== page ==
have a Chamber of Commerce or some central working or- 
ganization which has at heart the general welfare of the city. 
The Houston Chamber of Commerce is non-political and seeks 
rather the benefit of the city as a whole than any individual or 
class. Vet any public spirited movement before the city, if 
investigated, probably will find the Chamber of Commerce as 
its sponsor or influential adherent. It is the one central or- 
ganization or power which is vital to the success of a public 
issue or movement, and in Houston the Chamber of Com- 
merce occupies that sphere. 

The annual meeting of the Chamber of Commerce is held in 
May of each year, when ofticers and directors for the ensuing 
year are elected. 



One liuiidred iwetity-tive 




Financial 
and 

Industrial 
Development 



— Continued 



HOUSTON — A city of 125,000 population, including sub- 
urbs ; the financial center of the Southwest ; annual bank clear- 
ings of $1,898,054,746; aggregate wholesale trade, $130,575,-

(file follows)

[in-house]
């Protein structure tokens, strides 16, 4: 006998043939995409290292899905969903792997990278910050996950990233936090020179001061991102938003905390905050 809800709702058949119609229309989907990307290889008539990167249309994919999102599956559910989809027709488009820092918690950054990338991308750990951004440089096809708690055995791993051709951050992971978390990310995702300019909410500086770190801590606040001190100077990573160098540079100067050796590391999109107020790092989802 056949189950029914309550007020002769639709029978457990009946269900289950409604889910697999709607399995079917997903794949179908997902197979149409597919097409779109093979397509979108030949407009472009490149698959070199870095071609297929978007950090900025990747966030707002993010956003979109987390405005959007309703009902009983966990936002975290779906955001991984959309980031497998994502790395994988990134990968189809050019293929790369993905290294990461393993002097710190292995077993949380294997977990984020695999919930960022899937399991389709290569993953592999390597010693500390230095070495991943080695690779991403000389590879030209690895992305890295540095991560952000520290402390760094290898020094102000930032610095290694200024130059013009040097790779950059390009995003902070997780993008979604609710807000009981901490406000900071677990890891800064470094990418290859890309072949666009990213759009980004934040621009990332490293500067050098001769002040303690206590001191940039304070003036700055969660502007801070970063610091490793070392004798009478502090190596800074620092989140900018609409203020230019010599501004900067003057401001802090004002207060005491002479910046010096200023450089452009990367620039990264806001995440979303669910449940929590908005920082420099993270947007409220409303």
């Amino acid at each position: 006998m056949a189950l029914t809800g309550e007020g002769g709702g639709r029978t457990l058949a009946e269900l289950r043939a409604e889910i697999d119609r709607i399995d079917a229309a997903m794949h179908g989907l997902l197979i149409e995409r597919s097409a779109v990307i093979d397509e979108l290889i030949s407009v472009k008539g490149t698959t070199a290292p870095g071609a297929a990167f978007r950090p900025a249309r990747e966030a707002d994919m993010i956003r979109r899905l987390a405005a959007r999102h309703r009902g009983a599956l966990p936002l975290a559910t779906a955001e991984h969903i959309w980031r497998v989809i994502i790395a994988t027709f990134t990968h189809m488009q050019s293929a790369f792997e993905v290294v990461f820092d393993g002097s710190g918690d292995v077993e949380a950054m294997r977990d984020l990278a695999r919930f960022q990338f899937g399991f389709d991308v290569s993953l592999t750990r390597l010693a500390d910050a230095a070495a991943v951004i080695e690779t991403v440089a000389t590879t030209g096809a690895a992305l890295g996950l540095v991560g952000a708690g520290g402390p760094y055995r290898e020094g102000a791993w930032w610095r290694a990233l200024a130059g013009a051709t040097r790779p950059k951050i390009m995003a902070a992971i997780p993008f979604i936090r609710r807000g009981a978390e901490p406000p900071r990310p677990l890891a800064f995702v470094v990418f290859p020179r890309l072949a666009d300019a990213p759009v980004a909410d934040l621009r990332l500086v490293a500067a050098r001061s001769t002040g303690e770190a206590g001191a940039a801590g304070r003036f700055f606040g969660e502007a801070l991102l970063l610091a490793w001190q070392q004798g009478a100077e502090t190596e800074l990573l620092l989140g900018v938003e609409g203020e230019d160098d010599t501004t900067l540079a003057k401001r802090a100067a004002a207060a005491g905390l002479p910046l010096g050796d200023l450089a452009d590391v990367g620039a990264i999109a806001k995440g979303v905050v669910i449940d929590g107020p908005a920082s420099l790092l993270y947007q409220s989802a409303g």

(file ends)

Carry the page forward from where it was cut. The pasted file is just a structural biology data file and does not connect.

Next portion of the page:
000; bank deposits, $45,000,000. 

INDUSTRIAL CENTER— The workshop of Texas. More 
factories, more wage earners and largest payroll in the South- 
west. Lowest rate on raw material. Distrilnition by rail and 
water. Large consuming territory. Manufactured products, 
$50,000,000 annually. 

LUMBER MARKET— Center of the great pine and hard- 
wood forests of Texas. Shipments for export via the Houston 
ship channel. Annual sales are $40,000,000. 

CC)TTON — The largest inland port cotton market in the 
world. Handles two and a lialf million Ijales annually. Stor- 
age capacity, 500,000 bales. Largest compresses and oil mills 
in the South. Splendid opportunities for cotton mills and 
allied industries. 

SEVENTEEN RAILROADS— The greatest railroad center 
in the South ; concentrating and distributing point for the 
entire Southwest. Greater number of points reached by one- 
line haul. Quicker distriljution over a larger area. Largest 
repair shops in the South. 

DEEP WATER PORT— Houston's Ship Channel brings 
the trans-Mississippi country 500 miles nearer to the sea than 
the Atlantic and Pacific ports. Lower freight rates from East 
and seaboard. Two and a half million dollars have been pro- 
vided for its improvement. 

RICE CENTER — Largest primary rice market. Seven 
modern rice mills. Value of annual product over $6,000,000. 

OIL CENTER— Headquarters for Texas petroleum. An- 
nual Texas production, 13,000,000 barrels. Pipe lines to 
Texas and Oklahoma fields. 

The best organized and most active Chamber of Commerce 
in the South. com]>osed of the principal business interests of 
the city, linked into a compact organization working for the 
interests of a Greater Houston.